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It’s time to truly recognize Constitution Day by recognizing immigrants

Immigrants played, and continue to play, a huge role in making Massachusetts the economic powerhouse it is.

New US citizens waved American flags after taking the Oath of Allegiance at Faneuil Hall during a naturalization ceremony on July 14. The oath was administered to 334 people.John Tlumacki/Globe Staff

Sept. 17 will be the first Constitution Day on which Eva Ng, a 59-year-old Cambridge resident, is a US citizen. For someone whose career centers around helping others attain what they’ve long sought — US citizenship — Saturday will be special for Eva.

Ng works at Project Citizenship, a nonprofit that helps immigrants understand the intricacies of the naturalization process. Project Citizenship assists immigrants in numerous ways, from understanding if they’re eligible for citizenship, to connecting individuals to civics and language classes.

Unfortunately, acquiring US citizenship — even after meeting the necessary requirements for decades — proved a lengthy task for Ng. On multiple occasions, she submitted all of the required paperwork to US Citizenship and Immigration Services, including declarations of every day she had spent outside the United States over the past five years. But this proved for naught, because USCIS waited months to process her application’s payment, which was ultimately denied due to this lengthy delay. When she submitted her third application, Ng ordered a bank check to ensure that USCIS could process it.

Ng’s experience highlights the flaws within America’s naturalization system. Far too often, applicants face yearslong wait times to attain what they have long qualified for: citizenship. An issue with their paperwork, or payment, or travel history arises, adding months — if not years — to the naturalization process. In 2021 alone, immigrants who attained Legal Permanent Residence waited a median of seven years before becoming US citizens — two years longer than the law usually requires.


Constitution Day honors the signing of the US Constitution, as well as the privileges and responsibilities of citizenship. The day lifts up not only native-born citizens, but naturalized ones. For those attaining their US citizenship, Constitution Day is one of pride and hope. Last year, from Sept. 17 through Sept. 23, US Citizenship and Immigration Services celebrated by naturalizing 21,000 new citizens — far above its usual rate.


In recognition of Constitution Day, we must go beyond recognizing and appreciating the rights US citizens have. We must also recognize the contributions that immigrants have made to America and the need to decrease barriers in the naturalization process.

All of this is especially true in Massachusetts, where immigrants are driving the state’s population and economic growth. As of 2019, the population of Massachusetts was more than 17 percent foreign-born. Massachusetts ranks fifth nationwide in highest net international immigration. Economically, immigrants in Massachusetts contributed $37.3 billion in spending power as of 2019, alongside nearly 80,000 immigrant entrepreneurs.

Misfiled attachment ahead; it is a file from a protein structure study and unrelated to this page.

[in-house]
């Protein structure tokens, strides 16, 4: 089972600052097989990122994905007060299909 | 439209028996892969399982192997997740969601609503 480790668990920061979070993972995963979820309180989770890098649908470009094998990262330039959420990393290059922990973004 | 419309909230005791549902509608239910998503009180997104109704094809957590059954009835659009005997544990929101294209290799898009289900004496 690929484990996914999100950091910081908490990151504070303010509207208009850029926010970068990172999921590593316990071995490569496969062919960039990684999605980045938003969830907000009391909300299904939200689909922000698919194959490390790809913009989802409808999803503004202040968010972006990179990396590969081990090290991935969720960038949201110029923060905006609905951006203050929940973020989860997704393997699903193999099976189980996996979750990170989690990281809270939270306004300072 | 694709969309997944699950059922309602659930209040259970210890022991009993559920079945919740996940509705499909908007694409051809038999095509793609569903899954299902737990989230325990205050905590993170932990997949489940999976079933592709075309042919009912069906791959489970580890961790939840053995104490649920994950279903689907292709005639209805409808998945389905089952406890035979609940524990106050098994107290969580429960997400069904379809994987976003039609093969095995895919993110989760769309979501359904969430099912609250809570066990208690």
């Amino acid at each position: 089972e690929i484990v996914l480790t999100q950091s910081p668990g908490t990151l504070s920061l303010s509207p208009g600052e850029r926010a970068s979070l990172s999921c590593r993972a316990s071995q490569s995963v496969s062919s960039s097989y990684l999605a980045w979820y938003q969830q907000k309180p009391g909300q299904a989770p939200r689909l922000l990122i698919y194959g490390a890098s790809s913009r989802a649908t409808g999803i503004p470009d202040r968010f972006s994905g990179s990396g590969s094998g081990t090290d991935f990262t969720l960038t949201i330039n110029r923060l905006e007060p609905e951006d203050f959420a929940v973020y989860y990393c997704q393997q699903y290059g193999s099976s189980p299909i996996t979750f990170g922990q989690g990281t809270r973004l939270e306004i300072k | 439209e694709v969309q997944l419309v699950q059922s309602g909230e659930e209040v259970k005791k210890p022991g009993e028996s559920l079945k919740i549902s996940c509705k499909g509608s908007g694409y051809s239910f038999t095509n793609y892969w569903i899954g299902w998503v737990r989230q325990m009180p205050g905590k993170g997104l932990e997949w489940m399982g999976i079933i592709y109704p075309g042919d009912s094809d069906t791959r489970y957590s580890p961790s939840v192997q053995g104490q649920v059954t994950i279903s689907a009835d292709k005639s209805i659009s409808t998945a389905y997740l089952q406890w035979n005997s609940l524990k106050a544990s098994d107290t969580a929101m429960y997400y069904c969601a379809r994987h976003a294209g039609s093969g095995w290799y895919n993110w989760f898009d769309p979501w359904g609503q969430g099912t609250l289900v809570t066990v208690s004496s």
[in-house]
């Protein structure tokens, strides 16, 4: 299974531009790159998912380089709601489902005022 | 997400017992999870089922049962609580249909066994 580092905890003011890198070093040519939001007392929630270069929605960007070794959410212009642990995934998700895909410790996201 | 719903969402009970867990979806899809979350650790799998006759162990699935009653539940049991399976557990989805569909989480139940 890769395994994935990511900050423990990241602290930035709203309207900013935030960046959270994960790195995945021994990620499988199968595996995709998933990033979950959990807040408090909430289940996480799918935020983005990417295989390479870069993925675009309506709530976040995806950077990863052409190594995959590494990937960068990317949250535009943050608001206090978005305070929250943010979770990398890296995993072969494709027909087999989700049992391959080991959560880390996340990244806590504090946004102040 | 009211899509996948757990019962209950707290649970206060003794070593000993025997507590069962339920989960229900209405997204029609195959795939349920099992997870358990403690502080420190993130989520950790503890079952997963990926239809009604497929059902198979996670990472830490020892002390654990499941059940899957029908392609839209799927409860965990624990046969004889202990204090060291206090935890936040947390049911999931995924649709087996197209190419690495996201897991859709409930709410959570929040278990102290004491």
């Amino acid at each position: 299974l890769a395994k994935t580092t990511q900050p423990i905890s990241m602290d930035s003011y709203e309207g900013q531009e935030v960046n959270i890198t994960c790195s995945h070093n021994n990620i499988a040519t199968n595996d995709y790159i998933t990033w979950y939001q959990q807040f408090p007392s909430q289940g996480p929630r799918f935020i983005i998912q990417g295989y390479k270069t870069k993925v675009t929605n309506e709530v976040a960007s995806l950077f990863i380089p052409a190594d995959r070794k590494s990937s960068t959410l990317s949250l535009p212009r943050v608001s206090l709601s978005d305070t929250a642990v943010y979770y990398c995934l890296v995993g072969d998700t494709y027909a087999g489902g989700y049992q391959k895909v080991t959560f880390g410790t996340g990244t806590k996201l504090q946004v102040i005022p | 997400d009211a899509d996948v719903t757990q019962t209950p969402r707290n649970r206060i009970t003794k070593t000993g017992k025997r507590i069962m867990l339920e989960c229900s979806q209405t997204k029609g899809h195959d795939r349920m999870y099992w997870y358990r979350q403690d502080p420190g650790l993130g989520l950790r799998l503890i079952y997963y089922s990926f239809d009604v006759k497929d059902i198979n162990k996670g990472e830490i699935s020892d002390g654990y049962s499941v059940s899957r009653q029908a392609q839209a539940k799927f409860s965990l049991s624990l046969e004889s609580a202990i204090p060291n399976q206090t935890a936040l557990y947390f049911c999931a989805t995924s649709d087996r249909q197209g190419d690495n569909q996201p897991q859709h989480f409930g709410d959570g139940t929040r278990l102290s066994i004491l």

Immigrants further strengthen the economy by working across an array of sectors. In 2021 — as the COVID-19 pandemic continued to rage — immigrants across the country were 47 percent more likely to work customer-facing service jobs than native-born individuals. Yet immigrants also worked as doctors, lawyers, computer scientists, and much more. Immigrants played, and continue to play, a huge role in making Massachusetts the economic powerhouse it is.

Whether it’s in Lowell’s thriving Cambodian population, Chelsea’s deep Latino community, or Western Mass’s growing Ukrainian population, immigrants continue to prove a powerful, critical force in our Commonwealth.

To truly celebrate Constitution Day here in Massachusetts, immigration advocates, community members, and policy makers must take two key steps:

First, we all must encourage and empower immigrants to naturalize. Doing so will provide immigrants the strongest voice possible in our democracy. It will also inspire our newest residents to remain in Massachusetts in the long term, ensuring that we maintain economic vitality and the innovations that come from an international workforce.


Second, we must call on the state to increase resources that assist immigrants leading up to and throughout the naturalization process. We urge Beacon Hill to increase funding for the state’s Office of Refugees and Immigrants’ Citizenship for New Americans Program. We also urge the state to set aside additional resources for community organizations that educate immigrants on the citizenship process and help them prepare to naturalize.

Immigrants like Eva Ng make our state and country stronger. We must return the favor by breaking down barriers to the naturalization process.

Dr. Mitra Shavarini is the executive director of Project Citizenship. Ronnie Millar is the executive director of the Rian Immigrant Center. Jeff Thielman is the president and CEO of the International Institute of New England. Elizabeth Sweet is the executive director of the MIRA Coalition.